Mathew Gillies has gained a doctor’s clearance to ride Gagarin in Saturday’s Racecourse Hotel & Motor Lodge 145th Grand National Steeplechase (5600m) at Riccarton. The jumps jockey was concussed in a fall at Riccarton last Saturday, an injury that led to him missing the winning ride on Tallyho Twinkletoe in last Sunday’s Grand National Hurdle (4200m) at Sandown.
Despite the significance of the win and missed payday in such a lucrative race, there was not a hint of bitterness or regret from Gillies this week as he was delighted for connections whose ranks include his former jumps jockey colleague Jo Rathbone. “It was so pleasing for Jo to win and for Kevin Myers, who has done so much of the groundwork. It was a great win for the Kiwis and for New Zealand racing,” Gillies said. “Falling is just part and parcel of being a jumps jockey and I’ve picked up winning rides through another rider falling and getting injured before. It goes both ways.”
Gillies suffered his concussion when El Fernando fell at the final fence of the maiden steeplechase but passed his clearance in time to have ridden at Wednesday’s Grand National Hurdles meeting had he and trainer Kevin Myers desired. “Both Kevin and I thought it would be best to give it a few more days and Kayla (Veenendaal) had done a lot of work with Guy Fox and I was happy to let her have the ride,” Gillies said.
Guy Fox finished third in Wednesday’s Grand National Hurdles (4200m) after Gillies had won the Sydenham Hurdles (3100m) on the horse last Saturday, his only ride before the fall. “El Fernando just started getting tired when he hit the course proper. The puggy ground got to him and he made an error and fell. Normally he would have put his legs out but he was just too tired.”
Gillies has plenty of confidence in Gagarin for Saturday’s Grand National Steeples after the Myers-trained 11-year-old registered wins in the Manawatu Steeples (4200m) at Awapuni and Wellington Steeples (5500m) at Trentham in his last two steeplechase starts. “Those last two runs have been brilliant,” Gillies said. “Getting him to settle and come from the back is really working well. I rode him over the hill (when fifth in the McGregor Grant Steeples over 4150m at Ellerslie in June) and he pulled the whole way and used himself up. “I thought after that why not try and settle him back, get him to relax and see if he can have a bit more energy for the last part of the race and it’s working really well. “Shamal won the race last year and he deserves to be favourite but Gagarin nearly beat him at Waikato. Shamal was impressive the other day but he might just get caught up in the track if it does get a bit testing, whereas we know Gagarin gets through it well.”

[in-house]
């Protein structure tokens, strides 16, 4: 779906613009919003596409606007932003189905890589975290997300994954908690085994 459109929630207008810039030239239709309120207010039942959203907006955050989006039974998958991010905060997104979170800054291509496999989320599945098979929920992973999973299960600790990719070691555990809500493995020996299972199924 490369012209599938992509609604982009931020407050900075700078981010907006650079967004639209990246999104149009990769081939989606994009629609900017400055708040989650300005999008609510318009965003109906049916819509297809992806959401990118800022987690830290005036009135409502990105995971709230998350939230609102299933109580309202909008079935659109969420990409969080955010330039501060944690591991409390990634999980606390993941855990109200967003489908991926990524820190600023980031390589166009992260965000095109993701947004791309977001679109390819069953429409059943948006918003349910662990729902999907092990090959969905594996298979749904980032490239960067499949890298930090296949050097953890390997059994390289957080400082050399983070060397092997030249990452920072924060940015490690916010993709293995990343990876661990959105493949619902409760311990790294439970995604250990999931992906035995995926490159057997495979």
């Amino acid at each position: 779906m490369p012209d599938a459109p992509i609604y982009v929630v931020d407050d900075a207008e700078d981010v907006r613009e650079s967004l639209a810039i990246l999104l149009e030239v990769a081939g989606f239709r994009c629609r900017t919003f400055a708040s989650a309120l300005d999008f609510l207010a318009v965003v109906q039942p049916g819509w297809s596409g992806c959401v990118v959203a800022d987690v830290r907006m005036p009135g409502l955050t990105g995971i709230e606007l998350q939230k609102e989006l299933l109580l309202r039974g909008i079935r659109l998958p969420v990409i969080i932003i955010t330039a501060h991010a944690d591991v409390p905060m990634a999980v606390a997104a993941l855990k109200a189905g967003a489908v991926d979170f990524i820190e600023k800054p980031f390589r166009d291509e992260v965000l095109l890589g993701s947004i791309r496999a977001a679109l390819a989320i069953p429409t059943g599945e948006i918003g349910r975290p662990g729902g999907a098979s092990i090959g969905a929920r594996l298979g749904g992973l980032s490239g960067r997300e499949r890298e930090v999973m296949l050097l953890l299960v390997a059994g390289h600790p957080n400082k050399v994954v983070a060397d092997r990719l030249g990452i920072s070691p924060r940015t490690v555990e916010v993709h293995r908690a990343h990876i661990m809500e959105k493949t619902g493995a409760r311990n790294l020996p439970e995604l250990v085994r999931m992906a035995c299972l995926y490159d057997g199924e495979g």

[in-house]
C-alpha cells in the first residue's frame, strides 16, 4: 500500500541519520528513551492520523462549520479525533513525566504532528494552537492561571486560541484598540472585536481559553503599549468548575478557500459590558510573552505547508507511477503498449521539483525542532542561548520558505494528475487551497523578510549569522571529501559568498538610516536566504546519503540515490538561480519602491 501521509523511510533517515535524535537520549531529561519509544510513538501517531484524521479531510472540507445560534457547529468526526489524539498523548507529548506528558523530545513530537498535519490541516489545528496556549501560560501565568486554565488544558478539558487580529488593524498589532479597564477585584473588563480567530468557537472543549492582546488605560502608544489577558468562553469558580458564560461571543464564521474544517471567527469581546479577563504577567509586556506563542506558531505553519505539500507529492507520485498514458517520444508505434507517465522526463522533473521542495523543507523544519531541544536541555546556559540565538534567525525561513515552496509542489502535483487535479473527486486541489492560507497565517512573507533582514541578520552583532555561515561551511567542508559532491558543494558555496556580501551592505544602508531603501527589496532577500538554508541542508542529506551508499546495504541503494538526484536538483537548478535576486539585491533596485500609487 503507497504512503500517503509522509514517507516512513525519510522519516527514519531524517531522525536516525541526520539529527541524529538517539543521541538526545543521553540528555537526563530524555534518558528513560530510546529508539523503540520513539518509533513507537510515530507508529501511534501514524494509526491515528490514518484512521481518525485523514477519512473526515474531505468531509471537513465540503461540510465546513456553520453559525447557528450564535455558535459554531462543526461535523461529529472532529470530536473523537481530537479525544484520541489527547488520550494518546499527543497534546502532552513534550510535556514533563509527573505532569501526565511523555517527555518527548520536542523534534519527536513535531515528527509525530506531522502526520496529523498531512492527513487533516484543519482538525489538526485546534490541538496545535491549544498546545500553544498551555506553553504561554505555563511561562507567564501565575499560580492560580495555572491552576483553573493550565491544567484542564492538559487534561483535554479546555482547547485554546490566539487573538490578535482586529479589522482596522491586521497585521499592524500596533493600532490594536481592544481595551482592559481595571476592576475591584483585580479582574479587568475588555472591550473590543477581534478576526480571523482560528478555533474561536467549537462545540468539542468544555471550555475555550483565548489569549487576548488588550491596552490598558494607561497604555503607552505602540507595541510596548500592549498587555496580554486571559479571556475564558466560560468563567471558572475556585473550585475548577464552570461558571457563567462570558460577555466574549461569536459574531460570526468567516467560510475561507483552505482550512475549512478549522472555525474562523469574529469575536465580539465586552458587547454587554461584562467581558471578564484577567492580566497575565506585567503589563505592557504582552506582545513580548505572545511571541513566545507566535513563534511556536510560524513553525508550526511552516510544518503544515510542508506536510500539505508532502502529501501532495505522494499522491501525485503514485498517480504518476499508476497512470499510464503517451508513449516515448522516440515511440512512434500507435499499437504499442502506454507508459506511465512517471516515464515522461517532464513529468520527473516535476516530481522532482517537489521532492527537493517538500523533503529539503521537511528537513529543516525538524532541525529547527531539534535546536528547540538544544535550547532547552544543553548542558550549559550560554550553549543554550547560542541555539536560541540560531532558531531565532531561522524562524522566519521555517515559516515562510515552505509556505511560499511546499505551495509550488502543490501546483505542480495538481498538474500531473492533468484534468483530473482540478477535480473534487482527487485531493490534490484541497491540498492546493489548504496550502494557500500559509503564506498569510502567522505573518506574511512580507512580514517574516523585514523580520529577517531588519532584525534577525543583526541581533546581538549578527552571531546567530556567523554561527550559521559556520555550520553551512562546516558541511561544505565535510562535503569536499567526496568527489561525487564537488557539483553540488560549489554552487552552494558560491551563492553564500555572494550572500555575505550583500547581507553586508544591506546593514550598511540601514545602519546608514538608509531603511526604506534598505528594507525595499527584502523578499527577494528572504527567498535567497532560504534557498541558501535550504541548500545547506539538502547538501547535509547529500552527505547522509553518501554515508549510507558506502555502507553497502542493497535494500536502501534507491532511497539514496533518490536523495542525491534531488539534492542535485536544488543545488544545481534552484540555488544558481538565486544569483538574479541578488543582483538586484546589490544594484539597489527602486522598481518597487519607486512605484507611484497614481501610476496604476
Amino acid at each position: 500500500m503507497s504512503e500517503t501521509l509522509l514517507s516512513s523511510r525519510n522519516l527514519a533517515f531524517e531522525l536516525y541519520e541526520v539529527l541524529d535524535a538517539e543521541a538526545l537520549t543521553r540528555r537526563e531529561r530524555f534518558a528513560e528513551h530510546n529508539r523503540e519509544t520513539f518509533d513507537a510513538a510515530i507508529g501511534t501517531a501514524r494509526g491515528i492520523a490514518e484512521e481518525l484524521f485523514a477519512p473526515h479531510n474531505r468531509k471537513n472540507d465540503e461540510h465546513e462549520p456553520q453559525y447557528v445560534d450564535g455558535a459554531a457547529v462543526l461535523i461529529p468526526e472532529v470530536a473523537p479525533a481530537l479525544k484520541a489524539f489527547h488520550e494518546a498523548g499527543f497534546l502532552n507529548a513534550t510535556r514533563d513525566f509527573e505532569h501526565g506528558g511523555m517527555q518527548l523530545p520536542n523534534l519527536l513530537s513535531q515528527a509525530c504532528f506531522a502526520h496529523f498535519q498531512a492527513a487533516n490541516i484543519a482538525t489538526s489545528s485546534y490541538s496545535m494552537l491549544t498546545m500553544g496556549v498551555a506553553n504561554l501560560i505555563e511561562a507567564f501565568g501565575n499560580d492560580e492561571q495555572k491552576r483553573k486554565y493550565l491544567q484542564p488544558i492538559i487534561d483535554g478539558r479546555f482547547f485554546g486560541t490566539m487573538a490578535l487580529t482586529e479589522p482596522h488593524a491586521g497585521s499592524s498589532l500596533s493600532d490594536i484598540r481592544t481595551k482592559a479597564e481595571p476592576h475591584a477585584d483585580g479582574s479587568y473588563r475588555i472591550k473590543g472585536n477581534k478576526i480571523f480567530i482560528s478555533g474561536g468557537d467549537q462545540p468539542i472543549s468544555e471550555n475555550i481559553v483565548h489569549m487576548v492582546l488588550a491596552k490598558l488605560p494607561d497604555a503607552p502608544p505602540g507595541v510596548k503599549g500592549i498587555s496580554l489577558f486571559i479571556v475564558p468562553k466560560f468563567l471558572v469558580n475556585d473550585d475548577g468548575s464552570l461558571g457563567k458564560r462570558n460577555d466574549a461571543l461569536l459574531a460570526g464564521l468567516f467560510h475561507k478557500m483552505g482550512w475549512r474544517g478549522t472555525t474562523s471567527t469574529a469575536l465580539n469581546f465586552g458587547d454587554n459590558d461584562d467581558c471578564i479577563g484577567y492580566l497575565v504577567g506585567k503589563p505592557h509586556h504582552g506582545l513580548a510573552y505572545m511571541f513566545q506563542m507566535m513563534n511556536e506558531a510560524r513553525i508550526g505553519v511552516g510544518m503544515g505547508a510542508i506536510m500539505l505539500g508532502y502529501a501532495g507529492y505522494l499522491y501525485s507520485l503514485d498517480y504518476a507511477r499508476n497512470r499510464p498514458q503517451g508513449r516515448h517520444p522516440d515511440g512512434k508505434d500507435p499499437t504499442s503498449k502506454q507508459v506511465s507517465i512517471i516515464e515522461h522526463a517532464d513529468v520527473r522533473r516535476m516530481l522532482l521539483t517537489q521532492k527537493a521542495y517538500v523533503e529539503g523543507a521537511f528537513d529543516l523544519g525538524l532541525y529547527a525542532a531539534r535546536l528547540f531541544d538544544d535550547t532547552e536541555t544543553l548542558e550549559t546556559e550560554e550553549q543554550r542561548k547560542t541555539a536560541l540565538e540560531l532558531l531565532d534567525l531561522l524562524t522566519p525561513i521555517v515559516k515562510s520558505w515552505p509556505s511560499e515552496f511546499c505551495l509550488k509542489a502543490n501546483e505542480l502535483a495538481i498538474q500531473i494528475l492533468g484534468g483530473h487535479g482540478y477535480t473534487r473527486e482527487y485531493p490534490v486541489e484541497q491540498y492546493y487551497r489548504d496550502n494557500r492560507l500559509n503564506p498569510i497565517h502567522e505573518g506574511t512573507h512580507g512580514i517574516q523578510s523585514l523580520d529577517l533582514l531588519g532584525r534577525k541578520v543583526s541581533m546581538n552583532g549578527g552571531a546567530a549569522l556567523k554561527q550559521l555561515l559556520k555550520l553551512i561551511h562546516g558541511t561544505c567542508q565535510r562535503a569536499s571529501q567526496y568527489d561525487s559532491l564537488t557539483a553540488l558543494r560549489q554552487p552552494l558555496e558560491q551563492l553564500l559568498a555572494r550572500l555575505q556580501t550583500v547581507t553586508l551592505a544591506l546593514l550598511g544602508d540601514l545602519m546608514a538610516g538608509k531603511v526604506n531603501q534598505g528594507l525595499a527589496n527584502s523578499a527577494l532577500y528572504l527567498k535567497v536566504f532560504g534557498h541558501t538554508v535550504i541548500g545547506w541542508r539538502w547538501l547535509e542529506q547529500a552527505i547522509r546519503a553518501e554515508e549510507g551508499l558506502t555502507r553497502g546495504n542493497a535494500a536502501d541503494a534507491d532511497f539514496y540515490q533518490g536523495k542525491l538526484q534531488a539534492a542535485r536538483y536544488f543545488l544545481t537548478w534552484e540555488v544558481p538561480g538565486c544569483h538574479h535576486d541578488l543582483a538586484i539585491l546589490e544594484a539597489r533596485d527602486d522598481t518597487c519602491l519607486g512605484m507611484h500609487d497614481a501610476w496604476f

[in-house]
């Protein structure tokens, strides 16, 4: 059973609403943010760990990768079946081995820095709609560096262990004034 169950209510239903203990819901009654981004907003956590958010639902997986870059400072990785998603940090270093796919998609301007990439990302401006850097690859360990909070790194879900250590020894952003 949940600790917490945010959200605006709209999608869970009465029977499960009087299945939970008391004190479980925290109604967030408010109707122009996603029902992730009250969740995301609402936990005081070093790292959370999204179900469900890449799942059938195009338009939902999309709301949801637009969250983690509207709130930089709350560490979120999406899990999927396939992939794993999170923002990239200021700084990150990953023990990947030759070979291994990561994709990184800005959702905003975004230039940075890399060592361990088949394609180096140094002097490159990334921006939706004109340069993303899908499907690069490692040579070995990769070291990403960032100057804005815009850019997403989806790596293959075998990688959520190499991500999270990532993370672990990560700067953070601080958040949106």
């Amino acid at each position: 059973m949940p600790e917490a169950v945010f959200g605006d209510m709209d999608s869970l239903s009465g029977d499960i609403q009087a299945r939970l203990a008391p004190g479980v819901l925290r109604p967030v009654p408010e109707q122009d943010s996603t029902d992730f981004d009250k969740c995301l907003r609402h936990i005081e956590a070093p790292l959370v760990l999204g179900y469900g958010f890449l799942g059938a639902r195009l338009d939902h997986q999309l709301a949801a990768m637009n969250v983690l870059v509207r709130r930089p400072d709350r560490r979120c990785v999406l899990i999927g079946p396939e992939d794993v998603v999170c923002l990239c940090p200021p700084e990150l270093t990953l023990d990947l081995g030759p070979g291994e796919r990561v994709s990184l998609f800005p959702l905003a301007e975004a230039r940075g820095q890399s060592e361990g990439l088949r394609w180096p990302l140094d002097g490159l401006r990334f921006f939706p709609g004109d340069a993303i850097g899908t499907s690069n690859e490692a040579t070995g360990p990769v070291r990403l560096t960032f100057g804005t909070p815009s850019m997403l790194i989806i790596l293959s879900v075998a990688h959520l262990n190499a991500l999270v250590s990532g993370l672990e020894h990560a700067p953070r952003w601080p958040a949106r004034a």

Gagarin will be Gillies’ fourth ride in the Grand National Steeples after finishing seventh on Daatledomee in 2011, fourth on Get Flash in 2015, then falling from favourite The Big Opal in an eventful ride in 2016. That day The Big Opal landed awkwardly at the fence with 1200m to run leaving Gillies without irons for the remainder of the race, the pair only parting company when the jumper made a poor leap at the last fence. “To win it this year would be great,” said Gillies, whose other ride at Saturday’s meeting is aboard Mesmerize in the Speight’s Premier Hurdle (3100m).
Meanwhile, Gillies is also looking forward to starting a new role on Monday. Previously training in partnership with Graeme Thomas at Cambridge, Gillies will assist Karaka trainer Lance Noble as his travelling foreman. “Lance said they’ve got a really nice young team coming up for the new season and hopefully there might be an opportunity to travel to Australia this season or head south with any horses heading to Christchurch for the New Zealand Cup meeting,” Gillies said.